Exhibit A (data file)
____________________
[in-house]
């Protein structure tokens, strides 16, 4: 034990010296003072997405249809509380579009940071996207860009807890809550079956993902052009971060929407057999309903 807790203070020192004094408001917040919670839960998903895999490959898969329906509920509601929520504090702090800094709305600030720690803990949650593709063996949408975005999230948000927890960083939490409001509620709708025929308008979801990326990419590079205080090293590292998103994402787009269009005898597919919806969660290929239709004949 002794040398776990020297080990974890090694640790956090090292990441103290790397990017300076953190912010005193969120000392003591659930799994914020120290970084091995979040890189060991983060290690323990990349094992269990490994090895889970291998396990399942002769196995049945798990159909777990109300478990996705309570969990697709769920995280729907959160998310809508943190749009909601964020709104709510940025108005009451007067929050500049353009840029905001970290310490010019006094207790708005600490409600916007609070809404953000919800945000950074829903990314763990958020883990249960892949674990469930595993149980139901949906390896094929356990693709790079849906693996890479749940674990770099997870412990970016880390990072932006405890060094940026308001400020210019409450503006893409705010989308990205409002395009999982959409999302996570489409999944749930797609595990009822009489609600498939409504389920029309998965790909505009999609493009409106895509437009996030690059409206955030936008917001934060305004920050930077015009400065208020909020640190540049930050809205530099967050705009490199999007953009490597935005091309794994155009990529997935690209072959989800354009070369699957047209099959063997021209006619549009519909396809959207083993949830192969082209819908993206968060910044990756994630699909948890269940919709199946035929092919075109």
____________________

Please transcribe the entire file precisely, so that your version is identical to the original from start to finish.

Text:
[in-house]
């Protein structure tokens, strides 16, 4: 034990010296003072997405249809509380579009940071996207860009807890809550079956993902052009971060929407057999309903 807790203070020192004094408001917040919670839960998903895999490959898969329906509920509601929520504090702090800094709305600030720690803990949650593709063996949408975005999230948000927890960083939490409001509620709708025929308008979801990326990419590079205080090293590292998103994402787009269009005898597919919806969660290929239709004949 002794040398776990020297080990974890090694640790956090090292990441103290790397990017300076953190912010005193969120000392003591659930799994914020120290970084091995979040890189060991983060290690323990990349094992269990490994090895889970291998396990399942002769196995049945798990159909777990109300478990996705309570969990697709769920995280729907959160998310809508943190749009909601964020709104709510940025108005009451007067929050500049353009840029905001970290310490010019006094207790708005600490409600916007609070809404953000919800945000950074829903990314763990958020883990249960892949674990469930595993149980139901949906390896094929356990693709790079849906693996890479749940674990770099997870412990970016880390990072932006405890060094940026308001400020210019409450503006893409705010989308990205409002395009999982959409999302996570489409999944749930797609595990009822009489609600498939409504389920029309998965790909505009999609493009409106895509437009996030690059409206955030936008917001934060305004920050930077015009400065208020909020640190540049930050809205530099967050705009490199999007953009490597935005091309794994155009990529997935690209072959989800354009070369699957047209099959063997021209006619549009519909396809959207083993949830192969082209819908993206968060910044990756994630699909948890269940919709199946035929092919075109």